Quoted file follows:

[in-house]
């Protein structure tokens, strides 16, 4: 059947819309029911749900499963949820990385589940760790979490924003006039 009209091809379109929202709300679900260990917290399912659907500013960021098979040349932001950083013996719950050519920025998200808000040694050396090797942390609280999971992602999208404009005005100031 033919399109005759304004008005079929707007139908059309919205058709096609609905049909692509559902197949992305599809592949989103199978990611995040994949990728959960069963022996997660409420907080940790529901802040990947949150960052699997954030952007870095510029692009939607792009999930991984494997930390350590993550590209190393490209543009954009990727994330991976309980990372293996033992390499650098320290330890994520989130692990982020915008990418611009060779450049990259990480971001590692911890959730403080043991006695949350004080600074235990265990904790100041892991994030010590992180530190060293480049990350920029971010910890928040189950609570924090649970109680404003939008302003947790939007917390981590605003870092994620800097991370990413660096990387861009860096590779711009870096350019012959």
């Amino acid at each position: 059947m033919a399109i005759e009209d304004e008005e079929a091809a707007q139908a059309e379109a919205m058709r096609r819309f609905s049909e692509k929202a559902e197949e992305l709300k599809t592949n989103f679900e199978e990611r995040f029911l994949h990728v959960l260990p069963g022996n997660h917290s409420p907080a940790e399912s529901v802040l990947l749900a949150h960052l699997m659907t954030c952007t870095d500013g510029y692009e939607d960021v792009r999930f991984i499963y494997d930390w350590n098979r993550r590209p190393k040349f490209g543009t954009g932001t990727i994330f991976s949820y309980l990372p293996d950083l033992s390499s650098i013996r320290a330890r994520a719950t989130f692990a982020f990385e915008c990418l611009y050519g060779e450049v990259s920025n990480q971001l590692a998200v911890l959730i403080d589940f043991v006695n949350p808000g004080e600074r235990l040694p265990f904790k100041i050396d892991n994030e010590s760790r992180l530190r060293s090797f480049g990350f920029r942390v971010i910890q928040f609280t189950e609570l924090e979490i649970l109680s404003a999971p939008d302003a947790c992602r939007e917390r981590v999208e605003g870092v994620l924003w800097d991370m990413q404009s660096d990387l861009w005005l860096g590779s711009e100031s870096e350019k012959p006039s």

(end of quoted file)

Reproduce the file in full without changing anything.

[in-house]
């Protein structure tokens, strides 16, 4: 059947819309029911749900499963949820990385589940760790979490924003006039 009209091809379109929202709300679900260990917290399912659907500013960021098979040349932001950083013996719950050519920025998200808000040694050396090797942390609280999971992602999208404009005005100031 033919399109005759304004008005079929707007139908059309919205058709096609609905049909692509559902197949992305599809592949989103199978990611995040994949990728959960069963022996997660409420907080940790529901802040990947949150960052699997954030952007870095510029692009939607792009999930991984494997930390350590993550590209190393490209543009954009990727994330991976309980990372293996033992390499650098320290330890994520989130692990982020915008990418611009060779450049990259990480971001590692911890959730403080043991006695949350004080600074235990265990904790100041892991994030010590992180530190060293480049990350920029971010910890928040189950609570924090649970109680404003939008302003947790939007917390981590605003870092994620800097991370990413660096990387861009860096590779711009870096350019012959």
């Amino acid at each position: 059947m033919a399109i005759e009209d304004e008005e079929a091809a707007q139908a059309e379109a919205m058709r096609r819309f609905s049909e692509k929202a559902e197949e992305l709300k599809t592949n989103f679900e199978e990611r995040f029911l994949h990728v959960l260990p069963g022996n997660h917290s409420p907080a940790e399912s529901v802040l990947l749900a949150h960052l699997m659907t954030c952007t870095d500013g510029y692009e939607d960021v792009r999930f991984i499963y494997d930390w350590n098979r993550r590209p190393k040349f490209g543009t954009g932001t990727i994330f991976s949820y309980l990372p293996d950083l033992s390499s650098i013996r320290a330890r994520a719950t989130f692990a982020f990385e915008c990418l611009y050519g060779e450049v990259s920025n990480q971001l590692a998200v911890l959730i403080d589940f043991v006695n949350p808000g004080e600074r235990l040694p265990f904790k100041i050396d892991n994030e010590s760790r992180l530190r060293s090797f480049g990350f920029r942390v971010i910890q928040f609280t189950e609570l924090e979490i649970l109680s404003a999971p939008d302003a947790c992602r939007e917390r981590v999208e605003g870092v994620l924003w800097d991370m990413q404009s660096d990387l861009w005005l860096g590779s711009e100031s870096e350019k012959p006039s």